I Will Lay Down My Life for You
Tuesday April 10, 2001 (Audio) Homily by Fr. Robert Altier Tuesday of Holy Week
Reading (Isaiah 49:1-6) Gospel (St. John 13:21-33, 36-38)
We hear the words of the prophet Isaiah in the first reading today. About the Servant, he says, "Though I thought I had toiled in vain, and for nothing, uselessly, spent my strength." When we look at the crucifix, we could suggest that is what it appears on the outside. Jesus, for three years, had preached and gone around doing good works for all the people, teaching them the truth, and they hang Him on a tree. It looks, on the natural level of course, as if everything is finished, as if His mission had been a failure. But we know that it was not.
We know, as we saw yesterday (it would actually be in the lines following this morningís reading), that He is the covenant of the people. In order to be that covenant, He had to be sacrificed. That covenant continues. In fact, we will hear in just a couple of moments: "This is the blood of the new and everlasting covenant." It is in the shedding of His blood that the covenant takes place. Each one of us has been baptized into that covenant. We celebrate that covenant every single time that we are at Mass, particularly every time we receive Holy Communion. Again, that is what we see in the Gospel reading today, He was far from having uselessly spent His strength...but the disciples didnít see that yet, they did not understand. All they could see was that something on the natural level was happening. But far from uselessly spending His strength, Jesus spent everything He had in order to save us; in order to incorporate us into a new covenant - into His very self.
So, He takes the bread and consecrates it into Himself. When we look at Saint Johnís Gospel, towards the end of Chapter 6, we see the reason Judas betrayed Jesus. It is because he could not accept the Eucharist. At the Last Supper, after Jesus had washed the feet of the disciples (including Judas), He takes the morsel and gives it to Judas. Satan enters his heart and Judas leaves. He could not accept the Eucharist. Jesus gave Himself to Judas, he received Holy Communion and rejected it. The covenant was offered to him and he refused. So, he goes out. Saint John says in that cryptic little phrase: "it was night". It was the darkness of his heart and the darkness that overcame everything at that moment. Truly, it was night; it was the hour of darkness. Yet, at the same time, in the midst of that darkness, we have Jesus, whom Saint John tells us is the light. And the darkness was not able to overcome Him. It appeared, for the moment, that darkness was victorious, that evil had conquered good. But as we all know, because of the Resurrection, evil was conquered in Christ.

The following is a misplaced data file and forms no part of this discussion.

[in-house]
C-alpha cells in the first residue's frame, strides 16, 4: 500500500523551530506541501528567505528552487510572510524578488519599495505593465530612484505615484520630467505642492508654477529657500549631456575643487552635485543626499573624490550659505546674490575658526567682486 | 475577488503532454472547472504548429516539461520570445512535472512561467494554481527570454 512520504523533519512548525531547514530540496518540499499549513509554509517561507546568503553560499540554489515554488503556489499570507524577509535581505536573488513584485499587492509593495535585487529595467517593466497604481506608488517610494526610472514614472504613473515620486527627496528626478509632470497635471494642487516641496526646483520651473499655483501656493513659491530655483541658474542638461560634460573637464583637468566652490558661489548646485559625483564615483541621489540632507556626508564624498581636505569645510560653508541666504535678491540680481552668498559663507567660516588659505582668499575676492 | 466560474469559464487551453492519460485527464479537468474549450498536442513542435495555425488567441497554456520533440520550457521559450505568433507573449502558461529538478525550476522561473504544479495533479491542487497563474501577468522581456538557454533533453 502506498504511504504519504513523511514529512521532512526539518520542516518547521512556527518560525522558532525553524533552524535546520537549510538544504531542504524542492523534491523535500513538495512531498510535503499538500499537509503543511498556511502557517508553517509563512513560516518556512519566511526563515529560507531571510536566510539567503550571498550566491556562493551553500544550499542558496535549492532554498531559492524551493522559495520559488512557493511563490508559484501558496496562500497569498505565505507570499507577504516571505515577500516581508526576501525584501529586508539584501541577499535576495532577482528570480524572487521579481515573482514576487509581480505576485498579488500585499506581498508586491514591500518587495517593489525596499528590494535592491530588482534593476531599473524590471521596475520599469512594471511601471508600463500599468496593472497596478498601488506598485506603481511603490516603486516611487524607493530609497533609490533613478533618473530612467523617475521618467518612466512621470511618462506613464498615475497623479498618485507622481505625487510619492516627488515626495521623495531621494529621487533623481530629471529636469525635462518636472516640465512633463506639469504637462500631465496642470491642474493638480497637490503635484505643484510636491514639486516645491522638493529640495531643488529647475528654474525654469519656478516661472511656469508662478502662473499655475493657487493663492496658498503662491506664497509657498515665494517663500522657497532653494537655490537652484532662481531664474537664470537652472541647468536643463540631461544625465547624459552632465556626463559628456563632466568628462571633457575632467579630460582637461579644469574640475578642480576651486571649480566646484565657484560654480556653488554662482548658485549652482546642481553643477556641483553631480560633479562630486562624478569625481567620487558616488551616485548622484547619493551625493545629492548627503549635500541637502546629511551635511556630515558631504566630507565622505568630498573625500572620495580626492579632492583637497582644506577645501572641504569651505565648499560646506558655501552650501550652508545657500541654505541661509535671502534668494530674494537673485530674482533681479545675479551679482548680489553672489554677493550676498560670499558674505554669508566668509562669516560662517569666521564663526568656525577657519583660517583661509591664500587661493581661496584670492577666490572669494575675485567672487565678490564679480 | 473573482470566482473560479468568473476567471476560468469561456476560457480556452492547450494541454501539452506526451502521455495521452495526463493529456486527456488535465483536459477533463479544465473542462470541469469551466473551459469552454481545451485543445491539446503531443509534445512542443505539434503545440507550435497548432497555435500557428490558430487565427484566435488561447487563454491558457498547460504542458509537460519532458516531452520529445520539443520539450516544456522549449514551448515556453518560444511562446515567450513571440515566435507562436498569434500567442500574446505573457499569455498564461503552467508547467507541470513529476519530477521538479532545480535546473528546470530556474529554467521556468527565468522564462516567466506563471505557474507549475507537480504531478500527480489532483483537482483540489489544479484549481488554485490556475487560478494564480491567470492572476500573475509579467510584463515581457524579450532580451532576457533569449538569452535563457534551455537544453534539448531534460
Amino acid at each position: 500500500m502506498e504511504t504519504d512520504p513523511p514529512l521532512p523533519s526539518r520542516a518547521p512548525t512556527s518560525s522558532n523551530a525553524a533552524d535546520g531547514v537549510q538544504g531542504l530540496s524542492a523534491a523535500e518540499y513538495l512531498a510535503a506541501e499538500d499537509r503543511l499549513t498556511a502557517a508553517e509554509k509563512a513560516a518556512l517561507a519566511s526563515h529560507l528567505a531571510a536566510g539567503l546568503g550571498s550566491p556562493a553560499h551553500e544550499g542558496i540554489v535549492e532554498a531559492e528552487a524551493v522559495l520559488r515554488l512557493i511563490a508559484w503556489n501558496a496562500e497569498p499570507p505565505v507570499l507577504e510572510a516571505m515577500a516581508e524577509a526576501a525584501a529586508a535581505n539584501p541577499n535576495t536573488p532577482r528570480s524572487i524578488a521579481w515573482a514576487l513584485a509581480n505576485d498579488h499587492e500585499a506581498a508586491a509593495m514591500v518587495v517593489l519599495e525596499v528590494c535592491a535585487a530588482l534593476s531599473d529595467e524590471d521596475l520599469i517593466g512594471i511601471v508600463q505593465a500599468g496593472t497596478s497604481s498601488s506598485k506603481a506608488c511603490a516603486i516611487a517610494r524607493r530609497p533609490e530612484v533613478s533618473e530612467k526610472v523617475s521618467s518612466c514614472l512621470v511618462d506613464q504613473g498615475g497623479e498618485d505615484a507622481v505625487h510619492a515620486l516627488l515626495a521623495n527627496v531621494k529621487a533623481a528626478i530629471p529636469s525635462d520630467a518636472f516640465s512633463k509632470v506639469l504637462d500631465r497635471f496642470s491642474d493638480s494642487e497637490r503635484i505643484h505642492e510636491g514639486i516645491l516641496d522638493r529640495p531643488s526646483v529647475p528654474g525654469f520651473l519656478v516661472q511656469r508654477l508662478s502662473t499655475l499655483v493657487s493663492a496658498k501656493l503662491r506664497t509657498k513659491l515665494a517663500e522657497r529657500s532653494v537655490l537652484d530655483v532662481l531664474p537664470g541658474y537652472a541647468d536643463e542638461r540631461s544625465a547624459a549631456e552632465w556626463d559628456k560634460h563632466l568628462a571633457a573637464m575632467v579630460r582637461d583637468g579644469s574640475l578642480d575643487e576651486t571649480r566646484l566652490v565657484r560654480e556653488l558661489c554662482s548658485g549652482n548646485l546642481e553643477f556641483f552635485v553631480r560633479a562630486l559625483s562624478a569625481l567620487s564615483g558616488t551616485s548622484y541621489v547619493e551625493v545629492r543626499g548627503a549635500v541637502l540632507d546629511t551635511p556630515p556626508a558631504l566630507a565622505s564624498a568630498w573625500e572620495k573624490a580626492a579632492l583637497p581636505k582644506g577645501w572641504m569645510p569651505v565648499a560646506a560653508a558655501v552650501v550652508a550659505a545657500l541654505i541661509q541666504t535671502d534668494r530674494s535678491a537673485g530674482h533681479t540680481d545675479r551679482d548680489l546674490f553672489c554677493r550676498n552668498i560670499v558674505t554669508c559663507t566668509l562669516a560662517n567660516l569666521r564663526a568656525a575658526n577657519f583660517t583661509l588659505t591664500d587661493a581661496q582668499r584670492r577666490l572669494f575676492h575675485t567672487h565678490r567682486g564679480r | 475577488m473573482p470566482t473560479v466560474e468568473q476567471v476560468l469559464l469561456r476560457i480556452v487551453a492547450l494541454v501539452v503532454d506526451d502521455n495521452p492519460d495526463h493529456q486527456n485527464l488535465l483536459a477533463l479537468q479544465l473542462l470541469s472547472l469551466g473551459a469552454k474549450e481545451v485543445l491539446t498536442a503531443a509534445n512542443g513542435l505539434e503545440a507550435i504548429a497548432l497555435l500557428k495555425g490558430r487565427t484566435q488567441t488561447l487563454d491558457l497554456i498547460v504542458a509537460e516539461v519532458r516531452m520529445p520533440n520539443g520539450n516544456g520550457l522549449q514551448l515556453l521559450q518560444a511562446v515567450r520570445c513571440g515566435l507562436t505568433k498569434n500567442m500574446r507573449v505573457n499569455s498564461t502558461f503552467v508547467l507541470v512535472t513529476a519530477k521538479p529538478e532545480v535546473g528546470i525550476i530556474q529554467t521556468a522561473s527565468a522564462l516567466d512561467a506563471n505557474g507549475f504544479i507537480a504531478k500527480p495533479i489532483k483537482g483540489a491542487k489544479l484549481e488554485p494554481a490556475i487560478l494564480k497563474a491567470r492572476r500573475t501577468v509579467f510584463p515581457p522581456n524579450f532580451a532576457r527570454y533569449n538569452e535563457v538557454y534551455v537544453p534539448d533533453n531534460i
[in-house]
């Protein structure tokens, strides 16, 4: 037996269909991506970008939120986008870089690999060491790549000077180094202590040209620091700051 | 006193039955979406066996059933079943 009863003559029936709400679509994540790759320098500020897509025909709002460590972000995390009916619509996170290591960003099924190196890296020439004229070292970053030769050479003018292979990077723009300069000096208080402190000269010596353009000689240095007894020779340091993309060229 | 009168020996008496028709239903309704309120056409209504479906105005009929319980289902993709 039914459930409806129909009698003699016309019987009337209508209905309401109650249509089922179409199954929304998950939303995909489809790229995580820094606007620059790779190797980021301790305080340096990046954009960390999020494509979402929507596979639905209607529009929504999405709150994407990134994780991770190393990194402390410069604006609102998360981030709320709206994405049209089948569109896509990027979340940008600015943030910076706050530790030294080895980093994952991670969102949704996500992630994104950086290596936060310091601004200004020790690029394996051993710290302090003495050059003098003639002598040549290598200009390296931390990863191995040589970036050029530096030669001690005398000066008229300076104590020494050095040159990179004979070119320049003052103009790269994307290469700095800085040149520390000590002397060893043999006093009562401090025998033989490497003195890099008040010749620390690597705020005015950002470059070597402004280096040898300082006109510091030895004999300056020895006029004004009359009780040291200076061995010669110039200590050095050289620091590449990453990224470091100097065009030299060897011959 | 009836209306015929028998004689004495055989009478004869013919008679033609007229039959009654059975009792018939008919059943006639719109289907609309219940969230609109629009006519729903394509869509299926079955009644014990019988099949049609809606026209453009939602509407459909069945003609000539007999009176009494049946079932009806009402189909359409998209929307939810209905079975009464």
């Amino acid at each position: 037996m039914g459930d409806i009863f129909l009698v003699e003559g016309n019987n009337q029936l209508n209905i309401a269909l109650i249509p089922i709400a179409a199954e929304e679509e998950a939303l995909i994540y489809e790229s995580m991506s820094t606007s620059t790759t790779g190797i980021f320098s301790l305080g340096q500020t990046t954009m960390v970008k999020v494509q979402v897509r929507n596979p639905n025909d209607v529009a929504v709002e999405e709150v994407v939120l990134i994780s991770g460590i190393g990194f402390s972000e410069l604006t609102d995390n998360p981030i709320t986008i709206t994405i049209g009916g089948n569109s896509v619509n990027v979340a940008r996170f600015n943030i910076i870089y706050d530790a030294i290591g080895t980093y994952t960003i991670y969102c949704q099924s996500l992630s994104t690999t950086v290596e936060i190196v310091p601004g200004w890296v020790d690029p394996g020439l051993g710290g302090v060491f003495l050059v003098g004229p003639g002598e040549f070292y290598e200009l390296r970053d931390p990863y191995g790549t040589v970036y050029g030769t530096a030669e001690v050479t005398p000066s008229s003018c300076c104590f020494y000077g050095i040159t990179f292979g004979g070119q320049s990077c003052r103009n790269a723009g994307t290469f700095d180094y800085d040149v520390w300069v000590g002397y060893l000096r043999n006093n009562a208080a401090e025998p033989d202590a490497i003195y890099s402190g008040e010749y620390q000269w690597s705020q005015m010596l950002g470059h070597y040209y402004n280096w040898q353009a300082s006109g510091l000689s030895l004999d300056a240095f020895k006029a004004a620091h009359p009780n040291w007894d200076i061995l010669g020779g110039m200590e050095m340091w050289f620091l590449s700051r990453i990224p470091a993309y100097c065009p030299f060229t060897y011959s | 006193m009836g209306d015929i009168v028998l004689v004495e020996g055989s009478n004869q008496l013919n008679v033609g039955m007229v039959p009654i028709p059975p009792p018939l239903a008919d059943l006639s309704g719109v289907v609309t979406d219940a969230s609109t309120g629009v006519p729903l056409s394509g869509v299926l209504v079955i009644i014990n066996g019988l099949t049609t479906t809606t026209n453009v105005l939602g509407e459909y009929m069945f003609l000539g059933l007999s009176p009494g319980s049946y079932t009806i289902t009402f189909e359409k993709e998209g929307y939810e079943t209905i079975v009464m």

That is what appears at the Last Supper, where the disciples do not understand. Judas was so incredibly smooth, that the disciples did not even recognize who the betrayer could possibly be. They had no clue who it could possibly be. Which one of them was it? You would think, if you were with a group long enough, as they had been for three years, that you would have an idea who it was that did not believe; you would have an idea who was hatching plots; you would have an idea who the traitor was. He would have been murmuring about things, talking about things, questioning, doubting, and other things. Not Judas. He kept things very neatly hidden until the moment of Holy Communion. At the moment the covenant was offered, at the moment where he could enter into union with Jesus Christ, he rose up and chose the darkness instead of the light. He refused the covenant in Jesus Christ. He could not accept that Jesus would not be uselessly spending Himself, but would spend Himself entirely, totally, 100%; giving Himself in a way Judas could never grasp. Under the form of bread and wine, Jesus would give Himself to us so we could eat His body and drink His blood and have life within us, as He told us we must do. That is what Judas could not accept. That is what Peter did not understand at the Last Supper when he said to Jesus, "I will lay down my life for you."
What about us? How much does that covenant mean to us? How much does the Eucharist mean to us? How much does Jesus Christ mean to us? Would we be willing to lay down our life for Him? Not in a moment of fervor, when we are filled with consolation and say, "O Lord, if You wish, Iíll die for you!" Because we all know how many times we have offered even smaller things than that, and when things become a little difficult, we do not follow through. Is there truly the depth of love within our hearts that we really would be willing to die for the Eucharist? Ask yourself, "Do I stand up for the Faith when it is attacked? Do I stand up for the Eucharist when people disbelieve? How important is it to me to be in prayer before the Blessed Sacrament? How important is it to me to receive Him in Holy Communion? Is it just something that I go through everyday? Or is it something that burns in my heart when I get out of bed and desire to be here at this hour of the morning to be in union with Jesus?" How important is this to us? This is the very sign of the covenant. This is the fulfillment of the covenant into which each one of us has been baptized. It is our union with Jesus Christ. It is not a sign; it is not a symbol. It is reality. This tells us who we are, more than anything in the whole world. How much does it really mean to us?
* This text was transcribed from the audio recording of a homily by Father Robert Altier with minimal editing.